During warm-ups today, a siren went off and all the inmates, including the Giants, sat down on cue while the guards in the rifle towers did a sweep of the yard. This was zero-tolerance time. Still, there are no officers on the field, just us and the Giants. And, it should be noted, before we walked into the prison, via a series of wrought-iron gates out of Game of Thrones, Smith told me, “As a formality, I have to warn you that they don’t negotiate for hostages here.” I laughed, he didn’t.
The ball emerges from Mario’s hand like a fresh egg, and reflexes take over. I reach out and get all of it, which is to say I feel nothing. When you hit a baseball perfectly, it’s all light and air, as if performing this most difficult task were the easiest trick in the world. The ball takes off toward right center and I sprint toward first, then nearly face-plant after slipping on a slick metal plate that sits, inexplicably, in the middle of the baseline. When I right myself, I see the ball land in the center fielder’s glove, just in front of a group of Hispanic guys playing chess. Warning-track power is a cruel lord.
BASEBALL IN SAN QUENTIN dates to the 1920s, but it became well-known three decades later, when pro scouts brought prospects into the prison to bat against a former major league pitcher named Blackie Schwamb, who had been incarcerated in 1948 for murdering a Long Beach doctor. Starting in the 1990s, San Quentin began hosting men’s-league teams from the Bay Area. The home team was named the Pirates. A skull and crossbones flew from a flagpole in the prison yard. In 2000, the team changed its name when San Francisco’s big-league team donated its used game jerseys and grass for a new field.
San Quentin’s field is the misshapen green heart of the prison yard. It’s surrounded in right and center field by a high concrete wall topped with razor wire and guard turrets. The infield contains no grass, and on the day I visited right field was occupied primarily by a shallow pool of water. A steady stream of inmates with impressive body art walk around an exercise path that doubles as the field’s warning track. Beyond this, past right-center field, sit a row of chess tables. One of San Quentin’s house rules holds that a batted ball that hits an inmate at the tables is a ground-rule double. The players on the field are the only racially integrated group of people in San Quentin. Out in the chess tables, people gather according to color: the black guys here, the Mexicans there, the white dudes underneath the manually operated scoreboard, which reads SAN QUENTIN’S FIELD OF DREAMS.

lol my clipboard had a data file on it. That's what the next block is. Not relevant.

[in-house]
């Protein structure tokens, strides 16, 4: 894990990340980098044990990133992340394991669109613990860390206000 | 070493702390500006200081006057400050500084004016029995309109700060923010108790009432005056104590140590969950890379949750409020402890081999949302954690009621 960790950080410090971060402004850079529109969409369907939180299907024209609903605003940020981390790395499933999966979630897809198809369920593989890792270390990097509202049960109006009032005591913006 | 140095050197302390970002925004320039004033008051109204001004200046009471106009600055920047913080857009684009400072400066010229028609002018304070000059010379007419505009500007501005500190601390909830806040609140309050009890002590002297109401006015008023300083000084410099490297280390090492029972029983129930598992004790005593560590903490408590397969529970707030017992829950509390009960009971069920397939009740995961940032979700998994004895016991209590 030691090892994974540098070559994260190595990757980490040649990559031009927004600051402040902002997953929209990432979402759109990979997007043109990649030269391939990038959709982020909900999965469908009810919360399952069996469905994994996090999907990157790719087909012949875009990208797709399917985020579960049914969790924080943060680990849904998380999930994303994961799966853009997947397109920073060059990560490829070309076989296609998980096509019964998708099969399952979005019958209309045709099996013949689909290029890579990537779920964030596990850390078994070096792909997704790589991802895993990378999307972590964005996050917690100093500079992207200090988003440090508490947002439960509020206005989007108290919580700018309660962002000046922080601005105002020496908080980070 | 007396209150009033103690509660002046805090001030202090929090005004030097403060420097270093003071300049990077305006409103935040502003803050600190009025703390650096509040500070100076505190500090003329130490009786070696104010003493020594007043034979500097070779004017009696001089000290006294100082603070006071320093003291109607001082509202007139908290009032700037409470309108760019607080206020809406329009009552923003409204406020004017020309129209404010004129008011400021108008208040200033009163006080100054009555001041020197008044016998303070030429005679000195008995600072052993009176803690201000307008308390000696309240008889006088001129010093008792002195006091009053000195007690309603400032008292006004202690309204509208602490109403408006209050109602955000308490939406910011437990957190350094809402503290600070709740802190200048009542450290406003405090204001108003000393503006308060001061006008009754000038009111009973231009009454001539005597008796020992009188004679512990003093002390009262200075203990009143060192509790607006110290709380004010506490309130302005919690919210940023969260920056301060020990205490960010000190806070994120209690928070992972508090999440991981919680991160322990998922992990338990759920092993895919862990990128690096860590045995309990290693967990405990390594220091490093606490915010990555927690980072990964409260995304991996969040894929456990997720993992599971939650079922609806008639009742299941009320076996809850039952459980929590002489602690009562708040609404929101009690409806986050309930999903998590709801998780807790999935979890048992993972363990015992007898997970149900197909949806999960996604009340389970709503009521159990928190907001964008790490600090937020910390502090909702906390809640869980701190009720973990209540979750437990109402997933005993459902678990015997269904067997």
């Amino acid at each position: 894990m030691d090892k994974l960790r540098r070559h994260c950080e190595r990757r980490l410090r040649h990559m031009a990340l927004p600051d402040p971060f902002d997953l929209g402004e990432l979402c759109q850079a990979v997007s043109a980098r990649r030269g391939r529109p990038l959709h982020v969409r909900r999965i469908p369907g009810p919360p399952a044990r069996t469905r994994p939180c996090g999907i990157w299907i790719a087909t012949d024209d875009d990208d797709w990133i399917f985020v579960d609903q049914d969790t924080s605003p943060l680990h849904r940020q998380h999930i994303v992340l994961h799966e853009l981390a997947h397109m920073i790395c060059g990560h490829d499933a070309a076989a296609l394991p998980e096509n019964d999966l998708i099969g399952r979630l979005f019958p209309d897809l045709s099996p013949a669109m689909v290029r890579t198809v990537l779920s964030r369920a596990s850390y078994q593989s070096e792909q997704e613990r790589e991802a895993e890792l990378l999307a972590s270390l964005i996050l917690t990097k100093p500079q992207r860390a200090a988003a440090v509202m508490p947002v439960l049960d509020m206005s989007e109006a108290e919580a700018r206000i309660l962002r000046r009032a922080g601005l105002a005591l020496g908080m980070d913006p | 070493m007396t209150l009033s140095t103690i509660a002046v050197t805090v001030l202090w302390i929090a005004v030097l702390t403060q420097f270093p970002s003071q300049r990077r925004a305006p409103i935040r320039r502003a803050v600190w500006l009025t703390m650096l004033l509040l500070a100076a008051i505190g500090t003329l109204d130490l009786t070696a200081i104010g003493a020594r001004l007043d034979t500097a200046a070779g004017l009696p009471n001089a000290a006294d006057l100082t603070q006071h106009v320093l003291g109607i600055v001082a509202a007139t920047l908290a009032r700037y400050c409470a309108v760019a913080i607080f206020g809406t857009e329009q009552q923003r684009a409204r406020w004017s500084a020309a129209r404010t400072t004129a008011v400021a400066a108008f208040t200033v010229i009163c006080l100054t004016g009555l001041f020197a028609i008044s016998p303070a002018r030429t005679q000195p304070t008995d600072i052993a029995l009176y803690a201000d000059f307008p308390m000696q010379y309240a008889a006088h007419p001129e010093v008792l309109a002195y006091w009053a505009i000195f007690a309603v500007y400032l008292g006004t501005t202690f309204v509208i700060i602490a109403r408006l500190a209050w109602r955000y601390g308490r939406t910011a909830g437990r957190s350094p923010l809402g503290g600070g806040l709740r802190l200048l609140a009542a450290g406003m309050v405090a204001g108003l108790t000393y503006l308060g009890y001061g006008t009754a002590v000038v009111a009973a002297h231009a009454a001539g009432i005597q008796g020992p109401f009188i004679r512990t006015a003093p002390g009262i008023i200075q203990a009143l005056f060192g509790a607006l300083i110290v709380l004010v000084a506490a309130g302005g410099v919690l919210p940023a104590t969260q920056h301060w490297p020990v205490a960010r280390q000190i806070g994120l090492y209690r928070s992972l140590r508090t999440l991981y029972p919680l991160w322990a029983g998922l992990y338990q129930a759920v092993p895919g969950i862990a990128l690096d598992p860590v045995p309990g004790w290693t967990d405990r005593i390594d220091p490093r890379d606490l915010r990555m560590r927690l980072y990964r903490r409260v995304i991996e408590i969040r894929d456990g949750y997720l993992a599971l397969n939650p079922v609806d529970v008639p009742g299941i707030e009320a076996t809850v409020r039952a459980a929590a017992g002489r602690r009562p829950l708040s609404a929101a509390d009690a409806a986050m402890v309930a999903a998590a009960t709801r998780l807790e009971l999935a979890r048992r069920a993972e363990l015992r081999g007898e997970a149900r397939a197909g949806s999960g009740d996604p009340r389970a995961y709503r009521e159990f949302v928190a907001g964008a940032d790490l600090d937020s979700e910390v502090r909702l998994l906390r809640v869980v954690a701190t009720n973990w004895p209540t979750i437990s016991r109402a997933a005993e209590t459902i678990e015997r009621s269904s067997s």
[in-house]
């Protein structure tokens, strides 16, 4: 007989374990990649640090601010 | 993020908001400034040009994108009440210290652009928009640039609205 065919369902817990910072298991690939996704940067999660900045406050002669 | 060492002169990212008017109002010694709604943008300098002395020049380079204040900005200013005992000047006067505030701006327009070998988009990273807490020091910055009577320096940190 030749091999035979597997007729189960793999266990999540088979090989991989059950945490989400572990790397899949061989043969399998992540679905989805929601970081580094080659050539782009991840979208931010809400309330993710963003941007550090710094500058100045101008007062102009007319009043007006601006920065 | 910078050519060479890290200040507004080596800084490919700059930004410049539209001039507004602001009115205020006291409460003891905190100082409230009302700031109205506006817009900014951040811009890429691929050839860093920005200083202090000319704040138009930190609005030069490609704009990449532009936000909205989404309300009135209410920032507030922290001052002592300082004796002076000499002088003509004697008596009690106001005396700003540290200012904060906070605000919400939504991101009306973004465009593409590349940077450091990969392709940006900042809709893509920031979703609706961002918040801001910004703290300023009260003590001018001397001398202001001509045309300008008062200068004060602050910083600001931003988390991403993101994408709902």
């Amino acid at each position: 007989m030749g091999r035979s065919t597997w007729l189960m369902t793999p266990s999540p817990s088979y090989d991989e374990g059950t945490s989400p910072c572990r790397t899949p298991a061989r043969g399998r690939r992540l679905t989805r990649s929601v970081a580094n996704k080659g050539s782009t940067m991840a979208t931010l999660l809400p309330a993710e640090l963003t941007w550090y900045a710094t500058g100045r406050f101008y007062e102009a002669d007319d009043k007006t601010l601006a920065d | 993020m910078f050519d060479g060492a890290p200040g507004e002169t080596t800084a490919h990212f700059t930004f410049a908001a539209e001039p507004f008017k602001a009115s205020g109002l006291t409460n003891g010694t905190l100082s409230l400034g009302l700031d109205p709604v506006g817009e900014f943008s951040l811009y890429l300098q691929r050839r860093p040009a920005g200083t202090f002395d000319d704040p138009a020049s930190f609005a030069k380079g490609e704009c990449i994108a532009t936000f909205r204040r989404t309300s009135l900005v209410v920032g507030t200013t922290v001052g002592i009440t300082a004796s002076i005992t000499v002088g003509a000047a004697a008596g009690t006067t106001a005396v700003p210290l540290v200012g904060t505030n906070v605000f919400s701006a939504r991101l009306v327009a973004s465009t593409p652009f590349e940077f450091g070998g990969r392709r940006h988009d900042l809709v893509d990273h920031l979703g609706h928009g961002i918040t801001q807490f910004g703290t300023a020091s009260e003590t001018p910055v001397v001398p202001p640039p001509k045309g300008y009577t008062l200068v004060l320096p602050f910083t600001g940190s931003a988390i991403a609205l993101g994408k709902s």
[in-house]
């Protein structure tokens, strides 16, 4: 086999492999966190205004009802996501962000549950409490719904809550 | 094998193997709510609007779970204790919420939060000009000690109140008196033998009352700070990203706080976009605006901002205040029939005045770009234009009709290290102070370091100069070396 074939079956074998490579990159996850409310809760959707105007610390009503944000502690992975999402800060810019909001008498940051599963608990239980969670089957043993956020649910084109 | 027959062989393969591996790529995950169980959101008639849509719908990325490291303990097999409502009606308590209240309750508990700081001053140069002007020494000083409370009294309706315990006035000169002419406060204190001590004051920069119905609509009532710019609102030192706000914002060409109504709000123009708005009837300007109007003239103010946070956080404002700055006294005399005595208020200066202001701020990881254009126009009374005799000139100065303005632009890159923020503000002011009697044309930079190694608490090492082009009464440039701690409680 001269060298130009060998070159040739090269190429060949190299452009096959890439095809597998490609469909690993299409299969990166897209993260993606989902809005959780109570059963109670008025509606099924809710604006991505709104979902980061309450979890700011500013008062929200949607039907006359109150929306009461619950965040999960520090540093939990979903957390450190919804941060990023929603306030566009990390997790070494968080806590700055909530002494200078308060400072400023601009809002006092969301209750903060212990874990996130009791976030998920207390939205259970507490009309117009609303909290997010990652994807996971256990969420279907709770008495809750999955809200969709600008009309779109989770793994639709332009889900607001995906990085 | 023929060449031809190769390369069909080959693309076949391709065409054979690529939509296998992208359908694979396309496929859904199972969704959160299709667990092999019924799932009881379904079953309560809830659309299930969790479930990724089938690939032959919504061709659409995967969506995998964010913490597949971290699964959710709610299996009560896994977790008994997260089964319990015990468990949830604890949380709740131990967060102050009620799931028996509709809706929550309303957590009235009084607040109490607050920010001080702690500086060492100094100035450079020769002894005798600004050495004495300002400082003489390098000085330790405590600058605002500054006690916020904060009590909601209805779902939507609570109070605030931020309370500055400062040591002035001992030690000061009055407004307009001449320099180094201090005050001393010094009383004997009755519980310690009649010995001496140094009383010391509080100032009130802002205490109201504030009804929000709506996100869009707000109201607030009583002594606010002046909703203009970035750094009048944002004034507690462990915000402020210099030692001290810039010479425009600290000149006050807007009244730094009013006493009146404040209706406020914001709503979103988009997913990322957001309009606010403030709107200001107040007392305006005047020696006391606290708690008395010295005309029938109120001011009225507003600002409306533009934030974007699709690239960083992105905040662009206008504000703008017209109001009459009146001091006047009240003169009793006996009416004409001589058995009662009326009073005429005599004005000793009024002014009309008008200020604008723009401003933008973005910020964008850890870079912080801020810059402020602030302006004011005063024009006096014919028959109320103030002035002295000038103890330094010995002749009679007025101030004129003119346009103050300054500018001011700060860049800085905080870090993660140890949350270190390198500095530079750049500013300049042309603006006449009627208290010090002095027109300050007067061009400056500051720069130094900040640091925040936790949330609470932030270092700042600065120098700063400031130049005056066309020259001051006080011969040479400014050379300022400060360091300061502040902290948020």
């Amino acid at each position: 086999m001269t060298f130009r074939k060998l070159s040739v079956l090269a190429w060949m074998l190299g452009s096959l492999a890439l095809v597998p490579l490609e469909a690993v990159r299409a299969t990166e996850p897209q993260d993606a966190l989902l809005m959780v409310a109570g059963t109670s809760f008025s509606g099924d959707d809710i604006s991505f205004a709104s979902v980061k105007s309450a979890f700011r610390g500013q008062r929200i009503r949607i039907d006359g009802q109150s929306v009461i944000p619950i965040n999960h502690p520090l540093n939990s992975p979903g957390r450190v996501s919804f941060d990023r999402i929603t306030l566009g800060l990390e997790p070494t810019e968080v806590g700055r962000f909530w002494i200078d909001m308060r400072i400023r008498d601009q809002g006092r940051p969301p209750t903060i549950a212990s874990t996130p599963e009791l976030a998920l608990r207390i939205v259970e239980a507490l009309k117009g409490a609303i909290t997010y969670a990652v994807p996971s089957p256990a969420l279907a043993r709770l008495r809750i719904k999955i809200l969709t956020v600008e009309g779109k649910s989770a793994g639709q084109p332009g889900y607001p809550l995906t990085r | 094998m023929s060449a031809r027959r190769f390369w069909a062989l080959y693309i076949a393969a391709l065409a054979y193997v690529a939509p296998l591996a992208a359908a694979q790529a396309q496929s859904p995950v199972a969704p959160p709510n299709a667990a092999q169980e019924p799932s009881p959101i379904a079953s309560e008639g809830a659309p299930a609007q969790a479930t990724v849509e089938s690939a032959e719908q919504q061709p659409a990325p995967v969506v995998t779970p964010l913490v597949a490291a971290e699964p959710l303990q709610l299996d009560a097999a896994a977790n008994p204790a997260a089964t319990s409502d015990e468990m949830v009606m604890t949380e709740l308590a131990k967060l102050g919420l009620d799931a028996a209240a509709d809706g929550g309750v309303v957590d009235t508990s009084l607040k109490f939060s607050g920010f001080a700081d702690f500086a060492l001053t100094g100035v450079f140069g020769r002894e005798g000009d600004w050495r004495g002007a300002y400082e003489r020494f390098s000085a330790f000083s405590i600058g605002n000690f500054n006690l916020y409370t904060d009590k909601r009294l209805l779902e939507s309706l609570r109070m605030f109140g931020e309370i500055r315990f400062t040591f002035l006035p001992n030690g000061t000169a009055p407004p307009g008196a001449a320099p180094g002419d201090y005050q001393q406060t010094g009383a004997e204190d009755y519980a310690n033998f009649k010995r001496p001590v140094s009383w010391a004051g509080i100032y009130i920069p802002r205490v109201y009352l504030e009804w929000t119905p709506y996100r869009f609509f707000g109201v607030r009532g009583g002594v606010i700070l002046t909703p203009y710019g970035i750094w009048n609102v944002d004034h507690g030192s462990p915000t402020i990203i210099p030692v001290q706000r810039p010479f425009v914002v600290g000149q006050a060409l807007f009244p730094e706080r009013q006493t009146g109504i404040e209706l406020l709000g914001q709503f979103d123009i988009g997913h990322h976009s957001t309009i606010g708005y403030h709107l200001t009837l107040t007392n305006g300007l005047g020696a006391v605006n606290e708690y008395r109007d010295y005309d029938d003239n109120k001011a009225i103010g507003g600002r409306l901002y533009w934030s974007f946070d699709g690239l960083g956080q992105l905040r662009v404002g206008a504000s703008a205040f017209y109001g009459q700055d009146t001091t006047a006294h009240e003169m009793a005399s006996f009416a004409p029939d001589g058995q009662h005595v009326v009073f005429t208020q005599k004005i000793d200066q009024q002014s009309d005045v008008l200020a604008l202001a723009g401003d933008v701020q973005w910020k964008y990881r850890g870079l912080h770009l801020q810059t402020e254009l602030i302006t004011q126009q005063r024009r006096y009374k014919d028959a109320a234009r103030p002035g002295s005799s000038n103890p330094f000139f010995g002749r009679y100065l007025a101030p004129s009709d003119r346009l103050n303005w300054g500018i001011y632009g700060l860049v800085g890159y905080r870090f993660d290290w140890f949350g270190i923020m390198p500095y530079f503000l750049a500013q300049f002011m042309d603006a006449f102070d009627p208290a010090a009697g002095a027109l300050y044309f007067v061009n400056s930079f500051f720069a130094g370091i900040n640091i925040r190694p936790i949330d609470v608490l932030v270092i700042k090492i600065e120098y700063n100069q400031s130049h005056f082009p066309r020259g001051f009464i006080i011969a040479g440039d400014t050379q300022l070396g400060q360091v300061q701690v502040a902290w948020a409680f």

Home plate faces away from the prison’s hospital, the adjustment ward, death row, and the cell blocks. The effect of this is somewhat illusory. All the batter sees is the field and the chess tables, Mount Tam, the lonely palm tree, the razor-crowned wall, and the scoreboard. You can’t see the bay or the million-dollar homes or the sailboats, but you feel their presence. It’s either a brilliantly appropriate name for a field or a merciless one.
Because we’re short on players, we’re forced to put Smith at third base and pick up two new members of the Giants: Louie, an infielder who recently transferred to San Quentin, and Chuck, an outfielder with mirrored sunglasses, braids protruding from a do-rag, and a fixed smile.
Chuck tells me he’s a 45-year-old former firefighter. He’s in right field and I’m in center; we hit it off, me asking for scouting reports on the Giants’ hitters and him delivering them with brutal candor. The center fielder is a dead pull hitter, the shortstop and third baseman are home run threats, and the leadoff guy can’t hit.
Chuck is a very good fielder who has a friendly demeanor, the sturdy build of a running back, and a cavernous hole in his swing. After he strikes out looking in his second at-bat, we talk shop on the bench.
“That third strike looked low,” I say.
“Yeah, it was low!” he says. “I just have to practice. Spend some time in the cage.”
“You have a batting cage?”
“No!” he says, shades glinting. “That’s the problem!”